Cong sees Majha-Malwa split as focus shifts to Panthic issues
Chandigarh, September 6
The Punjab Congress’ pursuit of a Panthic agenda, currently centred on the alleged complicity of Dera Sacha Sauda in the sacrilege cases, has party leaders, ministers and MLAs from Majha and Malwa regions pulling in different directions.
Leaders from Majha, a high Sikh-dominated area, led by Cabinet ministers Tript Rajinder Bajwa, Sukhjinder Randhawa and Navjot Singh Sidhu, besides Gurdaspur MP Sunil Jakhar are steering the party line to “expose collusion” between the dera head and Akalis.
However, this has left leaders from Malwa uncomfortable, as the area has a high representation of dera followers. Support on the Justice Ranjit Singh Commission report, therefore, hasn’t been much from leaders of Rajpura, Ghanour, Samana, Shutrana, Sangrur, Mansa, and Bathinda. Apparently, they don’t want to antagonise the dera followers ahead of the Lok Sabha elections.
On his part, Chief Minister Capt Amarinder Singh, while promising tough action against the Badals, has thus far desisted from directly accusing the dera followers for their involvement in the sacrilege incidents.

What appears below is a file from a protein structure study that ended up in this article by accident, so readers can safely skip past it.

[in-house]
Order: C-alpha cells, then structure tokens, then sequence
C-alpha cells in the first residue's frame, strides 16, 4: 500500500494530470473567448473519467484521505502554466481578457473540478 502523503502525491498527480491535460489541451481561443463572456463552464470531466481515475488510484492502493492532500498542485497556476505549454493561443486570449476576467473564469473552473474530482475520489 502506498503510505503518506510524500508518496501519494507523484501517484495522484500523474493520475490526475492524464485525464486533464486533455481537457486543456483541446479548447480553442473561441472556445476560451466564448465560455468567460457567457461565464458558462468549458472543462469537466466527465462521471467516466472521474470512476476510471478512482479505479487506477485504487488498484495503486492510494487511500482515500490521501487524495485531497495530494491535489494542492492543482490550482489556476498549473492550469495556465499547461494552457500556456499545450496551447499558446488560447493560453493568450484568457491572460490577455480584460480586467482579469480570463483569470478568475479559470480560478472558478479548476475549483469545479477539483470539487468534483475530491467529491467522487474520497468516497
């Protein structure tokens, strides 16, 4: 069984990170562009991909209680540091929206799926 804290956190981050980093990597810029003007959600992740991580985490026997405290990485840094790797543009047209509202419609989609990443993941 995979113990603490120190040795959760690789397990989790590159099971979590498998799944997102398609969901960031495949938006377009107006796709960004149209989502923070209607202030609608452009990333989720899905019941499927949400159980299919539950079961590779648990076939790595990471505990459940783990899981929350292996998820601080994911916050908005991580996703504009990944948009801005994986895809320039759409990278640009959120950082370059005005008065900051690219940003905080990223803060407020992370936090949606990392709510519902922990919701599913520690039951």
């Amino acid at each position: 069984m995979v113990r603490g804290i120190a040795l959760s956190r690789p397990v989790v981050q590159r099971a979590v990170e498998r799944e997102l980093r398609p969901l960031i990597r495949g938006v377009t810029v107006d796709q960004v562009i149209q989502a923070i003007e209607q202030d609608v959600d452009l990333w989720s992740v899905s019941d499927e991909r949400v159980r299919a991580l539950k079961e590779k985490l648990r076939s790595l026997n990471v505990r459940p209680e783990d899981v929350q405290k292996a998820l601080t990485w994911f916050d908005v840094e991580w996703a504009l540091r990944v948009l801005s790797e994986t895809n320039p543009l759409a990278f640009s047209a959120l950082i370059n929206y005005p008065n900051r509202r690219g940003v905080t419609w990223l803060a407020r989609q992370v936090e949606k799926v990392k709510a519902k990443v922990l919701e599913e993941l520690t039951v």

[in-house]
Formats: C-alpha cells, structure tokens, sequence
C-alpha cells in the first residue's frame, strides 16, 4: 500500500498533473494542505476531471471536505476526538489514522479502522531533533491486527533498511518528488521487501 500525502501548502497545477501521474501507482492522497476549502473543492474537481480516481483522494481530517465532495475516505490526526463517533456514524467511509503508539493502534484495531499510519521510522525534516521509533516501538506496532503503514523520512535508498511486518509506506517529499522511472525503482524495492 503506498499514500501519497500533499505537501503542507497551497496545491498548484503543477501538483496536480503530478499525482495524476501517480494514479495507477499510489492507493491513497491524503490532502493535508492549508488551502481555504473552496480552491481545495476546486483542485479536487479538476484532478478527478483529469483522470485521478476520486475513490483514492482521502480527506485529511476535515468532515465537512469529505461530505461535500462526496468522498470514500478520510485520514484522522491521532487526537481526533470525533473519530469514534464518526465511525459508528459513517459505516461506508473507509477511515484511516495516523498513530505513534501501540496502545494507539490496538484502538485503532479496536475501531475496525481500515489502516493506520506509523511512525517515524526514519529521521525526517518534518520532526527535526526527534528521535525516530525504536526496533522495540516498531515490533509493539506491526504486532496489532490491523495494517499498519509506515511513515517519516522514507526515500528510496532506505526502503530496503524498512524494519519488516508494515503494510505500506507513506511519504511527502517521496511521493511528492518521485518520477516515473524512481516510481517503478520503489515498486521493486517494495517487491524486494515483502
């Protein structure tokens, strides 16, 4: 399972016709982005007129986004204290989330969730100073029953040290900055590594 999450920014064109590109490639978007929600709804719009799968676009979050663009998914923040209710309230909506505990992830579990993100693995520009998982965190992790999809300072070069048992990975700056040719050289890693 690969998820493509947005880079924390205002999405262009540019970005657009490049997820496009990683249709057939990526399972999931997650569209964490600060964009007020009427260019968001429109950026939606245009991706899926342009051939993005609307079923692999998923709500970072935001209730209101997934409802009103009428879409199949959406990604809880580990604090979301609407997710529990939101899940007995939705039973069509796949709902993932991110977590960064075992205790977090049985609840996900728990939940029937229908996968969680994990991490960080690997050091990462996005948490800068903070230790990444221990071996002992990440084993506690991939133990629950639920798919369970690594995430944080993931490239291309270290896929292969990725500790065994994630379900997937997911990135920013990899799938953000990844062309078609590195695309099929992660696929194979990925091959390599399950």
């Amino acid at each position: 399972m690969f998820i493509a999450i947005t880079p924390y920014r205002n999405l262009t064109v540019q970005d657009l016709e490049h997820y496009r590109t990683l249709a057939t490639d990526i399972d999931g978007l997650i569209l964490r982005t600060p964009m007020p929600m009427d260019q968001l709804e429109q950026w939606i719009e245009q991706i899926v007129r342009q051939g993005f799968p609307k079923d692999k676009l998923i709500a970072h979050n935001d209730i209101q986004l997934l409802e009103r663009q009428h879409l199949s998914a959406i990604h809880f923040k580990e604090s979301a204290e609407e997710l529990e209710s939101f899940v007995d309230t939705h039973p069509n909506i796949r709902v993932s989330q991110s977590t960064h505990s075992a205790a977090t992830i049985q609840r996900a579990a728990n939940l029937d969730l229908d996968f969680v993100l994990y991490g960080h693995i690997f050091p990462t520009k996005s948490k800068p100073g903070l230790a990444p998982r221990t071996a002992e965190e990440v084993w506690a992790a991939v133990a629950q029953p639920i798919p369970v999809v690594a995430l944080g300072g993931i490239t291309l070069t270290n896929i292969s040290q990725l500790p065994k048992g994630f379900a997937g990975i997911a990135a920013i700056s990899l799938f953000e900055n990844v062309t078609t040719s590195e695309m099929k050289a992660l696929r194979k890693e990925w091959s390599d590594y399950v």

An MLA from Patiala district told The Tribune: “Last year, when violence broke out in Panchkula, the Congress government had arranged food and transport for the dera men. By targeting them, leaders from Majha are making things difficult for us in the run-up to the LS polls.”
Most MLAs from Malwa had also maintained silence on the dera issue during the Vidhan Sabha session. “If we speak against dera, we offend its followers and if we support them, we would be labelled Badal supporters. So we prefer to remain quite,” an MLA from Ludhiana district said.
By picking three urban Hindu leaders for the Cabinet, Congress president Rahul Gandhi had tried to appease the Hindu vote bank, but recent developments could alienate this segment along with Dalits, upsetting the calculations for the Lok Sabha polls.
After registering high winning margins in the Assembly polls and later in the Gurdaspur and Shahkot bypolls, the Majha brigade has been in a position to influence the party strategy. Randhawa and Bajwa, the traditional Congressmen who have fed on anti-Akali politics of the Majha region, have emerged as strong voices in the party.
A veteran Congress leader recalled that the state Congress’ mingling with hardliners had worked against the party in the 2004 Lok Sabha elections. The Aam Aadmi Party had a similar experience in 2017.
With Intelligence agencies raising the flag on alleged links between promoters of Referendum 2020 and Sikh activists in Punjab seeking action on sacrilege incidents, the BJP could use it to woo back the Hindu vote by accusing the Congress of supporting the radicals.